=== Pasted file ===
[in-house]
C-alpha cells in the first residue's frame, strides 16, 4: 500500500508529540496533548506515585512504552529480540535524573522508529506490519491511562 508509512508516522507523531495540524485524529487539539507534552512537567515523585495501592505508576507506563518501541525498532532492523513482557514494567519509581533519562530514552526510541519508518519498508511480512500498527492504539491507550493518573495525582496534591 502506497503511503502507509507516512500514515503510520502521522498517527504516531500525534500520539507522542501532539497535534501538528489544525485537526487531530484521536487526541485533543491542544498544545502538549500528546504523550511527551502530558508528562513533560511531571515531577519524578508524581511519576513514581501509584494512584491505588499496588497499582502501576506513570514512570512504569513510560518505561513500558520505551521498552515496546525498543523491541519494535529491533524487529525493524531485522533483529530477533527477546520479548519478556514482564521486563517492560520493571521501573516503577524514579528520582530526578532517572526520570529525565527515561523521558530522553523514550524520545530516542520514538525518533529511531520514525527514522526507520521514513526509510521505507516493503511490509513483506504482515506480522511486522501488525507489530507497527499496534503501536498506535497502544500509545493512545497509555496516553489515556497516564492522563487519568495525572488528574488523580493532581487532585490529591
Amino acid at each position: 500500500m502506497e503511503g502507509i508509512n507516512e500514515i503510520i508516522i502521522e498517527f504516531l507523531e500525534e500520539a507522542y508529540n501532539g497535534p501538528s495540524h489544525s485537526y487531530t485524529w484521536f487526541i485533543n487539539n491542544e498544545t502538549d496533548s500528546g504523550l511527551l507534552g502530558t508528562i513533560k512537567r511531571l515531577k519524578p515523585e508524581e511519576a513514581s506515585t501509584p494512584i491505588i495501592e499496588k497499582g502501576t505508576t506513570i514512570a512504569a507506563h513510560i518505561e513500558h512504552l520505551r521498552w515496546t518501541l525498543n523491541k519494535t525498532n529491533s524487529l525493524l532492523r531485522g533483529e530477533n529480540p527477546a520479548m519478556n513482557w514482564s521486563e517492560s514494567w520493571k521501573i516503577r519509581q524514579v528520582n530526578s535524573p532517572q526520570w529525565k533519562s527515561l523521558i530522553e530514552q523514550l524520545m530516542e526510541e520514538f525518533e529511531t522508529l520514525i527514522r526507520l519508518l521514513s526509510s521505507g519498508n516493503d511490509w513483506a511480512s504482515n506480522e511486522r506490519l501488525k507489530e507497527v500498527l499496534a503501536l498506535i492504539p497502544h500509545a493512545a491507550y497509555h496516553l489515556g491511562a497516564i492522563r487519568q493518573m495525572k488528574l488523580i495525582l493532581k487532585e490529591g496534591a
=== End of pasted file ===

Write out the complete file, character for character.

[in-house]
C-alpha cells in the first residue's frame, strides 16, 4: 500500500508529540496533548506515585512504552529480540535524573522508529506490519491511562 508509512508516522507523531495540524485524529487539539507534552512537567515523585495501592505508576507506563518501541525498532532492523513482557514494567519509581533519562530514552526510541519508518519498508511480512500498527492504539491507550493518573495525582496534591 502506497503511503502507509507516512500514515503510520502521522498517527504516531500525534500520539507522542501532539497535534501538528489544525485537526487531530484521536487526541485533543491542544498544545502538549500528546504523550511527551502530558508528562513533560511531571515531577519524578508524581511519576513514581501509584494512584491505588499496588497499582502501576506513570514512570512504569513510560518505561513500558520505551521498552515496546525498543523491541519494535529491533524487529525493524531485522533483529530477533527477546520479548519478556514482564521486563517492560520493571521501573516503577524514579528520582530526578532517572526520570529525565527515561523521558530522553523514550524520545530516542520514538525518533529511531520514525527514522526507520521514513526509510521505507516493503511490509513483506504482515506480522511486522501488525507489530507497527499496534503501536498506535497502544500509545493512545497509555496516553489515556497516564492522563487519568495525572488528574488523580493532581487532585490529591
Amino acid at each position: 500500500m502506497e503511503g502507509i508509512n507516512e500514515i503510520i508516522i502521522e498517527f504516531l507523531e500525534e500520539a507522542y508529540n501532539g497535534p501538528s495540524h489544525s485537526y487531530t485524529w484521536f487526541i485533543n487539539n491542544e498544545t502538549d496533548s500528546g504523550l511527551l507534552g502530558t508528562i513533560k512537567r511531571l515531577k519524578p515523585e508524581e511519576a513514581s506515585t501509584p494512584i491505588i495501592e499496588k497499582g502501576t505508576t506513570i514512570a512504569a507506563h513510560i518505561e513500558h512504552l520505551r521498552w515496546t518501541l525498543n523491541k519494535t525498532n529491533s524487529l525493524l532492523r531485522g533483529e530477533n529480540p527477546a520479548m519478556n513482557w514482564s521486563e517492560s514494567w520493571k521501573i516503577r519509581q524514579v528520582n530526578s535524573p532517572q526520570w529525565k533519562s527515561l523521558i530522553e530514552q523514550l524520545m530516542e526510541e520514538f525518533e529511531t522508529l520514525i527514522r526507520l519508518l521514513s526509510s521505507g519498508n516493503d511490509w513483506a511480512s504482515n506480522e511486522r506490519l501488525k507489530e507497527v500498527l499496534a503501536l498506535i492504539p497502544h500509545a493512545a491507550y497509555h496516553l489515556g491511562a497516564i492522563r487519568q493518573m495525572k488528574l488523580i495525582l493532581k487532585e490529591g496534591a